Kristen Stewart got pap’d so much in NYC last week, I didn’t even get the chance to use all of the new photos of her. So here’s a hodge-podge of K-Stew pics from the last week. Enjoy! Kristen managed to avoid being pap’d with Nicholas Hoult, even though he came out to her NYFF premiere and after-party – they were reportedly pretty tight at the party, so take that however you want. Kristen also sat down with The Daily Beast for a lengthy interview about Camp X-Ray last week (it was published on Saturday). You can read the full piece here. Most of the conversation is about Gitmo and the politics of Gitmo and terrorism. Kristen also talks about the people who think she cannot act, plus her thoughts on feminism. Some highlights:
Taking two years off, then working with a first-time director on Camp X-Ray: “I’m never really that precious about choosing projects that don’t have every sure element that is a guaranteed good experience and/or success. There’s a lot of risk involved in this job, and it doesn’t bother me… I’ve had experiences that have made me go, ‘Ugh, I have to be careful and make sure that every part is sturdy and that I won’t be let down.’ If I was a director, I would be extremely conscious of my filmography. It says so much about the difference between putting your name on something and owning it instead of being one tiny part of it. Actors get to work all the time. If I make a bad movie every once in a while, I don’t care. I didn’t work after Snow White for about two years, but it’s because a lot of these projects didn’t come together. I’m decisive, but I’m definitely not a planner.”
The criticism that she can’t act: “Honestly, I don’t care. It’s fine. I’m really happy doing what I’m doing. I’m sure there are a ton of people out there who would hate my movies even if they saw all those, just as I’m sure there are people out there who are obsessed with Twilight and say, ‘I watched the series, and she completely let me down, and then I watched every one of her other movies, and I f–kin’ hate her!’ And that’s cool! Just don’t watch my movies.”
Whether she’s politically active: “I don’t want to talk about that s–t at all. Trust me, I’m only asking for it. When it comes time to stand up and affect change, I’m not the type of person to shout from the rooftops. Just because you’re an actor and in the public eye, people think that’s how you must be. But there are other ways to do that. That’s not me.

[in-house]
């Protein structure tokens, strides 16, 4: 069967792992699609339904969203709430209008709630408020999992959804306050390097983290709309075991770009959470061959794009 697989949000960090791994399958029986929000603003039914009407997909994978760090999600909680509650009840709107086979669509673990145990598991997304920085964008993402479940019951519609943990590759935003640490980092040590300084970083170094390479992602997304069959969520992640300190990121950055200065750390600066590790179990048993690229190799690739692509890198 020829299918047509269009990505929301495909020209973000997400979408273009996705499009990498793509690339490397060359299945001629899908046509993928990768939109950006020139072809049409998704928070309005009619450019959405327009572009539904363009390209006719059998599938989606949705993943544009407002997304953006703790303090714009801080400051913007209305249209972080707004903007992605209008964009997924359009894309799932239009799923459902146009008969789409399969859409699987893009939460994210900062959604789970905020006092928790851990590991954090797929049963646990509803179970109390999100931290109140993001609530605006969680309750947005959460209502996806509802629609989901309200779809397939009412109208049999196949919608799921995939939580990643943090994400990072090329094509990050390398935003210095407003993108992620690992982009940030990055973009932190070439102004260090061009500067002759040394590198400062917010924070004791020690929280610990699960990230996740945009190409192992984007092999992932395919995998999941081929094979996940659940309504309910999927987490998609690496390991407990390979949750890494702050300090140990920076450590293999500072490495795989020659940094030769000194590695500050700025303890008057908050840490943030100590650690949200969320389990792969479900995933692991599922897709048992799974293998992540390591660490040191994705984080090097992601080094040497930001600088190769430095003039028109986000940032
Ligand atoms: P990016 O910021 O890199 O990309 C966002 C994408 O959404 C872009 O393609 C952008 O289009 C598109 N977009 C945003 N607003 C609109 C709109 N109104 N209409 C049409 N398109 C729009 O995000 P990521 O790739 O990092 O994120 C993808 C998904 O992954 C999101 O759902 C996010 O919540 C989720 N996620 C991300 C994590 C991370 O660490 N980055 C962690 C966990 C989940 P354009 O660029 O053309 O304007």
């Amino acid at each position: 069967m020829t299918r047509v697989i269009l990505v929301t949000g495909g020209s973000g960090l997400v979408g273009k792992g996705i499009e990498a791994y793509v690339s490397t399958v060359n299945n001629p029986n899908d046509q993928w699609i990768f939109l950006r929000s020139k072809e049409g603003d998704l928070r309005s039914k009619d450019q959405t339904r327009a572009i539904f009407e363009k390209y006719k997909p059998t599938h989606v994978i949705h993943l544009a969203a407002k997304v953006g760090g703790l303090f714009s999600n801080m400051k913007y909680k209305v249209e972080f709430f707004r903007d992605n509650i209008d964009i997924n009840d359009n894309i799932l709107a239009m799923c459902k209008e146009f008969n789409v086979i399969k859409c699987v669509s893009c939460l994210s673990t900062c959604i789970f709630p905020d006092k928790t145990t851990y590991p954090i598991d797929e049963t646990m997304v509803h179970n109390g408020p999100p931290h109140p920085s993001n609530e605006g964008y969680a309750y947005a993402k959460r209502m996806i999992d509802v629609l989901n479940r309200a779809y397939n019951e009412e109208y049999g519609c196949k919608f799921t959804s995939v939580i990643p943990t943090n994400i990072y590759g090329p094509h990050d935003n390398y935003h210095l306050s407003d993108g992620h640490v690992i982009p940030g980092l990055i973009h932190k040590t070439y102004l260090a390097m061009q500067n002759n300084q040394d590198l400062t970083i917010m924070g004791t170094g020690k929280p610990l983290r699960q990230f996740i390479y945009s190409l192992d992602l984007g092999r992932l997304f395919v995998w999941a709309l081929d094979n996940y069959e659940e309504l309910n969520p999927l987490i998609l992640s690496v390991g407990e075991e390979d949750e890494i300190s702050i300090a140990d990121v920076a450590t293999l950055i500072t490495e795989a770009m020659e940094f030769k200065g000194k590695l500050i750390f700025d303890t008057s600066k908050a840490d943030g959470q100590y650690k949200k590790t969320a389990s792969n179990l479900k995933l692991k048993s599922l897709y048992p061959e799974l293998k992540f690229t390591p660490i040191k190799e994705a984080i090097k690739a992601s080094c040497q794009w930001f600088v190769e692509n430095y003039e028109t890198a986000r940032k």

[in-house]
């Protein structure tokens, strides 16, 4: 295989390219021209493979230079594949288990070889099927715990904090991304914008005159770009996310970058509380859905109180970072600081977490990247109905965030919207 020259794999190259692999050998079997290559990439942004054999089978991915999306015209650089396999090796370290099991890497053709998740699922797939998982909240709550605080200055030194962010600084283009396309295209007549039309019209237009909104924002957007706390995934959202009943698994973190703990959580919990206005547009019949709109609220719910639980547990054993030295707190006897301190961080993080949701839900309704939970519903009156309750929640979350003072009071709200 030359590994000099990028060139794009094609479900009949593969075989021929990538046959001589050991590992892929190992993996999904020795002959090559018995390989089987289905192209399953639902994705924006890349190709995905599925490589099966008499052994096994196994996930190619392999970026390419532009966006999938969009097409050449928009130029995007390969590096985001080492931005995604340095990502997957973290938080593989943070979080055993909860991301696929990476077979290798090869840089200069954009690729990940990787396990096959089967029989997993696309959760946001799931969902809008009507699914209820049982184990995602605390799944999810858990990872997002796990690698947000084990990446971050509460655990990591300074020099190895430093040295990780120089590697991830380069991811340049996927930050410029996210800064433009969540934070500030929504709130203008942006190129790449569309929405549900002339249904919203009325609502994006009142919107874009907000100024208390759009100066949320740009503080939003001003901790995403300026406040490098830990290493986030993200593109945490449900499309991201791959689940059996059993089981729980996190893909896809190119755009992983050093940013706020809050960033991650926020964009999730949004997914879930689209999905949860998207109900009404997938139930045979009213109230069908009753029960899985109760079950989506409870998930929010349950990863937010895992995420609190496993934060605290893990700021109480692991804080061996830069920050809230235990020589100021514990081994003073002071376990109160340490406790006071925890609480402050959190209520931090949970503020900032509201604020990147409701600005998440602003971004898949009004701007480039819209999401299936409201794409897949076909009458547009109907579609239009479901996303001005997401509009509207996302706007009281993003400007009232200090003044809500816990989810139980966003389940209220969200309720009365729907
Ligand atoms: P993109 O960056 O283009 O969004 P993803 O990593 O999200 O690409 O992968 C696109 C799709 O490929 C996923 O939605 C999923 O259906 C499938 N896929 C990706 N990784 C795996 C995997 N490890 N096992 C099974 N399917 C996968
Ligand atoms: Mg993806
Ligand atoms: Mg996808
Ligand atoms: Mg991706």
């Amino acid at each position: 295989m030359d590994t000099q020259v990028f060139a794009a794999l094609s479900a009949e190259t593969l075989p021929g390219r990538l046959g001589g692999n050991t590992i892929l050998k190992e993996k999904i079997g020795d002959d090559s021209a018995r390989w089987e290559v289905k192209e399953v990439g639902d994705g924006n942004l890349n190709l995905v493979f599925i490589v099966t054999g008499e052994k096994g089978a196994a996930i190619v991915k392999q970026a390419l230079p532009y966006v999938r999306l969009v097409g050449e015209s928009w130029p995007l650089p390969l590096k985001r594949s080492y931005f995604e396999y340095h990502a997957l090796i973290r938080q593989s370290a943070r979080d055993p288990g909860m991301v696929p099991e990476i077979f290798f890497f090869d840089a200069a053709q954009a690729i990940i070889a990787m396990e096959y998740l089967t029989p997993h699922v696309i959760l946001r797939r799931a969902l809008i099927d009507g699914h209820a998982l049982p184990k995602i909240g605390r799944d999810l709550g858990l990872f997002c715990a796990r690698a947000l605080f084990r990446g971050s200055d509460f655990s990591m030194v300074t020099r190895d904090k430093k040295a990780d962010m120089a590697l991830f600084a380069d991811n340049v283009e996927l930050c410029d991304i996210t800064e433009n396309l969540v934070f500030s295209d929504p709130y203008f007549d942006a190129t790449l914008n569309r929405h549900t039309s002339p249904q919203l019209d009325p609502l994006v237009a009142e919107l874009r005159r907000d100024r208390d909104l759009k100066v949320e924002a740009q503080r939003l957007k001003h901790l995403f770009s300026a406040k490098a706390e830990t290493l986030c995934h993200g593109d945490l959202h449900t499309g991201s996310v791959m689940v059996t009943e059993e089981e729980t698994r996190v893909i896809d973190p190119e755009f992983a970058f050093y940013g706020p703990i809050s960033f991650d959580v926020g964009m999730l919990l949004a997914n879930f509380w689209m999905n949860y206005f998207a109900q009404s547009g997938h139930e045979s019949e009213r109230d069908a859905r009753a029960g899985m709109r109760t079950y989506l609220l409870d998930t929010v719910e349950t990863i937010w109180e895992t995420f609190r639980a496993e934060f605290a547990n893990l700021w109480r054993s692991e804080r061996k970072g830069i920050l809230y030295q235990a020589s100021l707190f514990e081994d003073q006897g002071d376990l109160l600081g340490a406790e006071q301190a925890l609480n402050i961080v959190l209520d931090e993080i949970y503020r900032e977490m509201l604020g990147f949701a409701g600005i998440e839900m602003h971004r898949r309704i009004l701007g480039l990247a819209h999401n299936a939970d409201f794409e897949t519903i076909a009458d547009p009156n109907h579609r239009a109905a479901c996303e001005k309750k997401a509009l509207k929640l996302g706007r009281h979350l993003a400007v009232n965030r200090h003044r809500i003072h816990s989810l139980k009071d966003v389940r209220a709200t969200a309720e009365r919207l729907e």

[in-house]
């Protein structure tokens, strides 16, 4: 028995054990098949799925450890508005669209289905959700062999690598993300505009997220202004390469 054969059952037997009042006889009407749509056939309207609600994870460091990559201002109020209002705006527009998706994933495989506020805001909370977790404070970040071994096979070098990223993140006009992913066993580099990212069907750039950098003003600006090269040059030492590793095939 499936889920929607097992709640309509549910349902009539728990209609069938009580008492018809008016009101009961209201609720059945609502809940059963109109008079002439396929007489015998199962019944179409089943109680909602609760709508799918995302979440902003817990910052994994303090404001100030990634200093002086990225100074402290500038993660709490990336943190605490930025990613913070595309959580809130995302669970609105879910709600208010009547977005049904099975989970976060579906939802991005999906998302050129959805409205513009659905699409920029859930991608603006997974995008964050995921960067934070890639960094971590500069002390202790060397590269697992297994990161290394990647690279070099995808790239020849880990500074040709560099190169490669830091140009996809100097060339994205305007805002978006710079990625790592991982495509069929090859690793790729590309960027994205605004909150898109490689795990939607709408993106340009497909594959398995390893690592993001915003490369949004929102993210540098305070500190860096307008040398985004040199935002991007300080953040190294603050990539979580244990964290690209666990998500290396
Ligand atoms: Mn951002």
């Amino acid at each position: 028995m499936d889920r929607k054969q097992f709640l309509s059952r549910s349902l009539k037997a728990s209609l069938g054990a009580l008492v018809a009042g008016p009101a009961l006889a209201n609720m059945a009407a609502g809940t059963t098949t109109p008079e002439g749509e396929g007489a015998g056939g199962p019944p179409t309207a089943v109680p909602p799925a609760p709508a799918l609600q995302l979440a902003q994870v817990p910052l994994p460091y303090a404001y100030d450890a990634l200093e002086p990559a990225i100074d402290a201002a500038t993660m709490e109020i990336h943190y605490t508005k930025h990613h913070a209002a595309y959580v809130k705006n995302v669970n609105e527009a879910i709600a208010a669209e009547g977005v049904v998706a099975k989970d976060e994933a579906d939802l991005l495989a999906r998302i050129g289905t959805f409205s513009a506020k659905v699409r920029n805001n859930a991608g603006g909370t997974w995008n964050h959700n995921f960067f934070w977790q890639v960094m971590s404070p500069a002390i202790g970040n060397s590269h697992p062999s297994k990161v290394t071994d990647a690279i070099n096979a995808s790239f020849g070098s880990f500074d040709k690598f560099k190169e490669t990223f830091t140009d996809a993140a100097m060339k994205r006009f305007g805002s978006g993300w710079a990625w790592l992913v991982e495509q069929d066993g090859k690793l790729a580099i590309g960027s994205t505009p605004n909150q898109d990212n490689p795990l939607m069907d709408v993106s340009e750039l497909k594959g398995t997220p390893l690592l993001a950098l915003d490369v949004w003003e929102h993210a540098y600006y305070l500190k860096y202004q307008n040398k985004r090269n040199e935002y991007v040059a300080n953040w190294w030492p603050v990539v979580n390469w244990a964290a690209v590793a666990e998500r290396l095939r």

She’s confused why some young women don’t identify with feminism: “That’s such a strange thing to say, isn’t it? Like, what do you mean? Do you not believe in equality for men and women? I think it’s a response to overly-aggressive types. There are a lot of women who feel persecuted and go on about it, and I sometimes am like, ‘Honestly, just relax, because now you’re going in the other direction.’ Sometimes, the loudest voice in the room isn’t necessarily the one you should listen to. By our nature alone, think about what you’re saying and say it—but don’t scream in people’s faces, because then you’re discrediting us. Relating it to my one little avenue, people say, “If you want to make it in the film industry as a woman, you have to be a bitch.” No, you are going to ruin any chance you have and give us a bad name. It’s the overcompensation to where our generation goes, “Relax,” because it’s been easier for us, and because we don’t have as much of the anger, so it’s like we can’t get behind it and it’s a bit embarrassing. But that being said, it’s a really ridiculous thing to say you’re not a feminist.
Kristen’s answer on the feminism question is classic Kristen – for most of the answer, I thought she was going off in one direction (the “women need to stop complaining about inequality” direction) and then she does an about-face at the very end with the “of course you should identify with feminism” direction. Can you talk sincerely about feminism if you had a high-profile affair with your married director? I’m honestly asking.
There’s also a somewhat interesting discussion about Catherine Hardwicke, the director of the first Twilight movie, and how Hardwicke was basically chased out of Hollywood after the failure of Red Riding Hood. Kristen doesn’t defend her former director and champion specifically at all, but she does say that what happened to Hardwicke was “f—ked up” and that women need to “persevere” in the industry to make it.
Photos courtesy of Fame/Flynet.